An idle thought… Websites are experimenting with ways of getting people to pay for their content. Pay $ to read this article! Pay $$ to read all our stuff for a year! But I’m not sure this works in the Age of Point-At Things.
I could pay $6 for as much of the New York Review of Books as I can read in a week, or $69 for a year. I could subscribe to the Economist for $20 a month or $95 a year. Or Harper’s for $41 a year (from the UK), including the paper copy.
But, these days, we increasingly come across articles via pointers from friends (Twitter, Facebook, email) or links on other websites. We hop from one publisher to another, or collate our own magazines from these fragments on Instapaper. Subscribing to a single source doesn’t work in this case. You wouldn’t subscribe to the Economist only to read the handful of articles other people would point you towards over the course of a year.
I wanted to post a link to this article in the NYRB, of Tony Judt’s memories of London’s Green Line bus service, but I realised it’s only for subscribers. Hmm. There’s now no reason for me to link to it. No one I know will be able to read it. It’s a good article, but no one’s going to pay even a week’s subscription of $6 to read it.
There is the never-quite-arrived future of micropayments for reading individual articles. Pay-per-read. Maybe, if there’s ever a good mechanism, and the pricing is right, that might work. I could then point at that article about a 1950s bus service, and anyone really interested could stump up the, what, ten cents? fifty cents? required to read that one article.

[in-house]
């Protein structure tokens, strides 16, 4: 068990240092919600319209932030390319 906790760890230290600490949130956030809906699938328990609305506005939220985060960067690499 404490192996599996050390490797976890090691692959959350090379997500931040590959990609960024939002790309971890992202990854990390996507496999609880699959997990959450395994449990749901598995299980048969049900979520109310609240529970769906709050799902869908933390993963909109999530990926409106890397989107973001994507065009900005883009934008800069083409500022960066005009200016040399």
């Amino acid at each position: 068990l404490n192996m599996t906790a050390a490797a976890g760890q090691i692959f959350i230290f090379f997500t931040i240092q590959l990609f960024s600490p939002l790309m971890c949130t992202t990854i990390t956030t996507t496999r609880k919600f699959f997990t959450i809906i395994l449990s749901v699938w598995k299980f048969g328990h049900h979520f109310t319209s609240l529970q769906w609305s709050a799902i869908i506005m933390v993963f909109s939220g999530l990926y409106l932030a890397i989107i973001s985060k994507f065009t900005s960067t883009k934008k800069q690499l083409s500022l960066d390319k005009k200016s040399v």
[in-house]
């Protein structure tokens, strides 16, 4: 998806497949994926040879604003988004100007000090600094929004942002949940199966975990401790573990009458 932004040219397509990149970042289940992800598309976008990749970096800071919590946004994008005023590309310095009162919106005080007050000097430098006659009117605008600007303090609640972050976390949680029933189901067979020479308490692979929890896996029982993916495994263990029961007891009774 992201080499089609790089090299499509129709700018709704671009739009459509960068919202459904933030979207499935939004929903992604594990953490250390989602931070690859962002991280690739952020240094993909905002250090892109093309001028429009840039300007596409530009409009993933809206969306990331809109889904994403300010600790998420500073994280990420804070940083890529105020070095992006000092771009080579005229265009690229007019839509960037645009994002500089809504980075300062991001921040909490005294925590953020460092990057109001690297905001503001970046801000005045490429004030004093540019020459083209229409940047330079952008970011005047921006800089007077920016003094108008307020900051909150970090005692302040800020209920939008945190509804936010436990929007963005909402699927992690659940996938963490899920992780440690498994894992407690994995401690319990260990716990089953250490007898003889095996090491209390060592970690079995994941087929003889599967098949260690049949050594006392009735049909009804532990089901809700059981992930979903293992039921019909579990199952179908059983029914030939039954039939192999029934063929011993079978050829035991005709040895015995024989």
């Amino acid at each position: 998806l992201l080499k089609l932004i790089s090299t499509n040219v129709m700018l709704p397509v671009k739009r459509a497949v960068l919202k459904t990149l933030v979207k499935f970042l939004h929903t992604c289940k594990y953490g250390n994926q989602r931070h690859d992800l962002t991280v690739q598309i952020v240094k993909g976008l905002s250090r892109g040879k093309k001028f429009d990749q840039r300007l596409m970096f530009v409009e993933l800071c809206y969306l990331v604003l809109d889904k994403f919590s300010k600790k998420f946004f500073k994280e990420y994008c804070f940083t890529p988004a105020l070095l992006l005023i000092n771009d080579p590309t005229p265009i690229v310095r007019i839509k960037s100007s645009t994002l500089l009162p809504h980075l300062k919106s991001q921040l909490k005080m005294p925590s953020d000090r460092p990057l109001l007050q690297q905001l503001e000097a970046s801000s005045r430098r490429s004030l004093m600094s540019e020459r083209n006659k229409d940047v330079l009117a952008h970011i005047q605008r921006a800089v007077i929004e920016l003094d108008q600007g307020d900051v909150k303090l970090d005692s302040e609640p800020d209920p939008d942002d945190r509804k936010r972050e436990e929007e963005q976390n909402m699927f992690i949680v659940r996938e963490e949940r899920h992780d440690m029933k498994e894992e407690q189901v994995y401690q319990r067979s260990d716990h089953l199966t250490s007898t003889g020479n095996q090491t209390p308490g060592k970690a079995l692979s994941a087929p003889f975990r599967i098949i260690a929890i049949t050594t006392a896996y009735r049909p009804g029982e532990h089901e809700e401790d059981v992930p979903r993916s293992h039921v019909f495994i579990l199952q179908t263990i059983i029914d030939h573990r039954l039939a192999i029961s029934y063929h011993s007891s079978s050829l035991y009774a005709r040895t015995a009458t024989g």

But this seems a bit rude: I point at an article, knowing that people who follow my recommendation will have to stump up some cash to read it. I’m going to feel bad if they then don’t like it. And they’re going to be less likely to pay to read anything I link to in future.
Perhaps, instead of a pay-per-read service, there should be a pay-per-point service. I pay some money up front, and I can point people at the full article for free. I’m the one who wants people to read it, so let me treat them to a free read. That seems more polite. “Here, you should read this, you’ll like it. But no pressure: it’s on me!”
I don’t know how it could work technically. Some kind of limited-time and/or limited-views token in the URL you use? Something that would check the referers and only let people in if they came from your website?
Maybe it wouldn’t work, but it feels like it should. It would be nice.